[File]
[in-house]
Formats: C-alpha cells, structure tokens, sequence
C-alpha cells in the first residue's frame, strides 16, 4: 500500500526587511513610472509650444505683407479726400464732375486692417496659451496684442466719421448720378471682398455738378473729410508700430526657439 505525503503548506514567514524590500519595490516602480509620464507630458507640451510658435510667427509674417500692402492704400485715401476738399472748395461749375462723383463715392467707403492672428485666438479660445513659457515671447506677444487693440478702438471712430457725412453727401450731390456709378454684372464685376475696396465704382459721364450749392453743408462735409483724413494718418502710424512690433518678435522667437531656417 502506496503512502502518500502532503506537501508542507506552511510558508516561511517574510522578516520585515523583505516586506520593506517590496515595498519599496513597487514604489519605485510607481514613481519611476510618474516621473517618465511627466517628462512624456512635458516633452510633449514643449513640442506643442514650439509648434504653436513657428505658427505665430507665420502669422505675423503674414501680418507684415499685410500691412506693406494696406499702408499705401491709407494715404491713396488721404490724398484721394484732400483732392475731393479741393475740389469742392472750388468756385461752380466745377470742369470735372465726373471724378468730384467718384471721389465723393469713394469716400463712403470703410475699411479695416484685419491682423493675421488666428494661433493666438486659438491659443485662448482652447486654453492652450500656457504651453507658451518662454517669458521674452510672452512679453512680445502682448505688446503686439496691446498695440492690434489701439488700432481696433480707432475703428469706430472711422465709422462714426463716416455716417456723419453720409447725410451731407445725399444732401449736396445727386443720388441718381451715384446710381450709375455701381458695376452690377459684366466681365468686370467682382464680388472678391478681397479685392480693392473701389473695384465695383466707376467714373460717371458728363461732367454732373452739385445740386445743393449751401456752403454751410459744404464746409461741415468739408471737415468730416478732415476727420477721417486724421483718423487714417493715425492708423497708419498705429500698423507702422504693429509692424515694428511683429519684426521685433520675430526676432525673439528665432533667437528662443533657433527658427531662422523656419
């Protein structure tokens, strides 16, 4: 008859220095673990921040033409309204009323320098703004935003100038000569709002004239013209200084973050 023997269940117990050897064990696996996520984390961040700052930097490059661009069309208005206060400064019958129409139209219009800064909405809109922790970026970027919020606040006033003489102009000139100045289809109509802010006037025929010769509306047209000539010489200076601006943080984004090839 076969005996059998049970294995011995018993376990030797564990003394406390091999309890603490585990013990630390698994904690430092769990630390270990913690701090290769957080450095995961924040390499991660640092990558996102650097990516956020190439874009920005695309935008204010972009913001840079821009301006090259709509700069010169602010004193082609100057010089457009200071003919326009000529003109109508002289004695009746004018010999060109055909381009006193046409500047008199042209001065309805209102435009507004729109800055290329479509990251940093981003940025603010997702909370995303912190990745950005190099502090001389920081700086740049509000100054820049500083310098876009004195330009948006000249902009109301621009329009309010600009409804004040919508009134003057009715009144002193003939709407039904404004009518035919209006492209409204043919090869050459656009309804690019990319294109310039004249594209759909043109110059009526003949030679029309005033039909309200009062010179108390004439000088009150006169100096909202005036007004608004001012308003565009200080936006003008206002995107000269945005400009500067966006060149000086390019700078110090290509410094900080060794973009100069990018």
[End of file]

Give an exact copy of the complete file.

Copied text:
[in-house]
Formats: C-alpha cells, structure tokens, sequence
C-alpha cells in the first residue's frame, strides 16, 4: 500500500526587511513610472509650444505683407479726400464732375486692417496659451496684442466719421448720378471682398455738378473729410508700430526657439 505525503503548506514567514524590500519595490516602480509620464507630458507640451510658435510667427509674417500692402492704400485715401476738399472748395461749375462723383463715392467707403492672428485666438479660445513659457515671447506677444487693440478702438471712430457725412453727401450731390456709378454684372464685376475696396465704382459721364450749392453743408462735409483724413494718418502710424512690433518678435522667437531656417 502506496503512502502518500502532503506537501508542507506552511510558508516561511517574510522578516520585515523583505516586506520593506517590496515595498519599496513597487514604489519605485510607481514613481519611476510618474516621473517618465511627466517628462512624456512635458516633452510633449514643449513640442506643442514650439509648434504653436513657428505658427505665430507665420502669422505675423503674414501680418507684415499685410500691412506693406494696406499702408499705401491709407494715404491713396488721404490724398484721394484732400483732392475731393479741393475740389469742392472750388468756385461752380466745377470742369470735372465726373471724378468730384467718384471721389465723393469713394469716400463712403470703410475699411479695416484685419491682423493675421488666428494661433493666438486659438491659443485662448482652447486654453492652450500656457504651453507658451518662454517669458521674452510672452512679453512680445502682448505688446503686439496691446498695440492690434489701439488700432481696433480707432475703428469706430472711422465709422462714426463716416455716417456723419453720409447725410451731407445725399444732401449736396445727386443720388441718381451715384446710381450709375455701381458695376452690377459684366466681365468686370467682382464680388472678391478681397479685392480693392473701389473695384465695383466707376467714373460717371458728363461732367454732373452739385445740386445743393449751401456752403454751410459744404464746409461741415468739408471737415468730416478732415476727420477721417486724421483718423487714417493715425492708423497708419498705429500698423507702422504693429509692424515694428511683429519684426521685433520675430526676432525673439528665432533667437528662443533657433527658427531662422523656419
């Protein structure tokens, strides 16, 4: 008859220095673990921040033409309204009323320098703004935003100038000569709002004239013209200084973050 023997269940117990050897064990696996996520984390961040700052930097490059661009069309208005206060400064019958129409139209219009800064909405809109922790970026970027919020606040006033003489102009000139100045289809109509802010006037025929010769509306047209000539010489200076601006943080984004090839 076969005996059998049970294995011995018993376990030797564990003394406390091999309890603490585990013990630390698994904690430092769990630390270990913690701090290769957080450095995961924040390499991660640092990558996102650097990516956020190439874009920005695309935008204010972009913001840079821009301006090259709509700069010169602010004193082609100057010089457009200071003919326009000529003109109508002289004695009746004018010999060109055909381009006193046409500047008199042209001065309805209102435009507004729109800055290329479509990251940093981003940025603010997702909370995303912190990745950005190099502090001389920081700086740049509000100054820049500083310098876009004195330009948006000249902009109301621009329009309010600009409804004040919508009134003057009715009144002193003939709407039904404004009518035919209006492209409204043919090869050459656009309804690019990319294109310039004249594209759909043109110059009526003949030679029309005033039909309200009062010179108390004439000088009150006169100096909202005036007004608004001012308003565009200080936006003008206002995107000269945005400009500067966006060149000086390019700078110090290509410094900080060794973009100069990018």